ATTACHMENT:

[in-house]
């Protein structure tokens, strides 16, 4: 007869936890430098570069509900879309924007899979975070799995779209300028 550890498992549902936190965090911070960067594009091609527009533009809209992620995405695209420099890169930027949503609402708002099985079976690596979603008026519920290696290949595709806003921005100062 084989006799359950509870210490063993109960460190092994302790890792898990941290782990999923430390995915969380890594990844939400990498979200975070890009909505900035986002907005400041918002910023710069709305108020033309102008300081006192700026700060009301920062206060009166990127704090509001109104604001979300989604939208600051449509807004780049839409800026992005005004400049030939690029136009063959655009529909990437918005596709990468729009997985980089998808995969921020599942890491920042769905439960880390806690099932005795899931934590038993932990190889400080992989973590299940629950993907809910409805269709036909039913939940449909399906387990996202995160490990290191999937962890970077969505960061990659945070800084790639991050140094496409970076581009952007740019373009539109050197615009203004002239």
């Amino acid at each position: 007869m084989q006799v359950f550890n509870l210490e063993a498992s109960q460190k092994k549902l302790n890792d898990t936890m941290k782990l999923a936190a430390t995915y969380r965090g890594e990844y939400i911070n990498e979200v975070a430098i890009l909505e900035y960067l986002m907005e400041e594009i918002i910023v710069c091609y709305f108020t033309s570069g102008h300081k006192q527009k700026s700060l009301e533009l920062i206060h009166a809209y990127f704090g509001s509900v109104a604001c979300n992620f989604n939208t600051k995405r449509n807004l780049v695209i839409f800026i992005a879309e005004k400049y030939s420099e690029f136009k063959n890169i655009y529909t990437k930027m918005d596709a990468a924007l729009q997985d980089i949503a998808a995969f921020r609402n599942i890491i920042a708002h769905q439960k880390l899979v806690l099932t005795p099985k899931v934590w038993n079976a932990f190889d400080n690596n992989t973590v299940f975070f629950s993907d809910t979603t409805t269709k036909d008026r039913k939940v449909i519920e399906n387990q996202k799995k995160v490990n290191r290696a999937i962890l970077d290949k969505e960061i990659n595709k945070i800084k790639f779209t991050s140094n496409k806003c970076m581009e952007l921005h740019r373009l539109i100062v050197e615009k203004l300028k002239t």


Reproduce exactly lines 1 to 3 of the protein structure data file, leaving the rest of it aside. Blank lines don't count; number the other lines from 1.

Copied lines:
[in-house]
């Protein structure tokens, strides 16, 4: 007869936890430098570069509900879309924007899979975070799995779209300028 550890498992549902936190965090911070960067594009091609527009533009809209992620995405695209420099890169930027949503609402708002099985079976690596979603008026519920290696290949595709806003921005100062 084989006799359950509870210490063993109960460190092994302790890792898990941290782990999923430390995915969380890594990844939400990498979200975070890009909505900035986002907005400041918002910023710069709305108020033309102008300081006192700026700060009301920062206060009166990127704090509001109104604001979300989604939208600051449509807004780049839409800026992005005004400049030939690029136009063959655009529909990437918005596709990468729009997985980089998808995969921020599942890491920042769905439960880390806690099932005795899931934590038993932990190889400080992989973590299940629950993907809910409805269709036909039913939940449909399906387990996202995160490990290191999937962890970077969505960061990659945070800084790639991050140094496409970076581009952007740019373009539109050197615009203004002239």
């Amino acid at each position: 007869m084989q006799v359950f550890n509870l210490e063993a498992s109960q460190k092994k549902l302790n890792d898990t936890m941290k782990l999923a936190a430390t995915y969380r965090g890594e990844y939400i911070n990498e979200v975070a430098i890009l909505e900035y960067l986002m907005e400041e594009i918002i910023v710069c091609y709305f108020t033309s570069g102008h300081k006192q527009k700026s700060l009301e533009l920062i206060h009166a809209y990127f704090g509001s509900v109104a604001c979300n992620f989604n939208t600051k995405r449509n807004l780049v695209i839409f800026i992005a879309e005004k400049y030939s420099e690029f136009k063959n890169i655009y529909t990437k930027m918005d596709a990468a924007l729009q997985d980089i949503a998808a995969f921020r609402n599942i890491i920042a708002h769905q439960k880390l899979v806690l099932t005795p099985k899931v934590w038993n079976a932990f190889d400080n690596n992989t973590v299940f975070f629950s993907d809910t979603t409805t269709k036909d008026r039913k939940v449909i519920e399906n387990q996202k799995k995160v490990n290191r290696a999937i962890l970077d290949k969505e960061i990659n595709k945070i800084k790639f779209t991050s140094n496409k806003c970076m581009e952007l921005h740019r373009l539109i100062v050197e615009k203004l300028k002239t």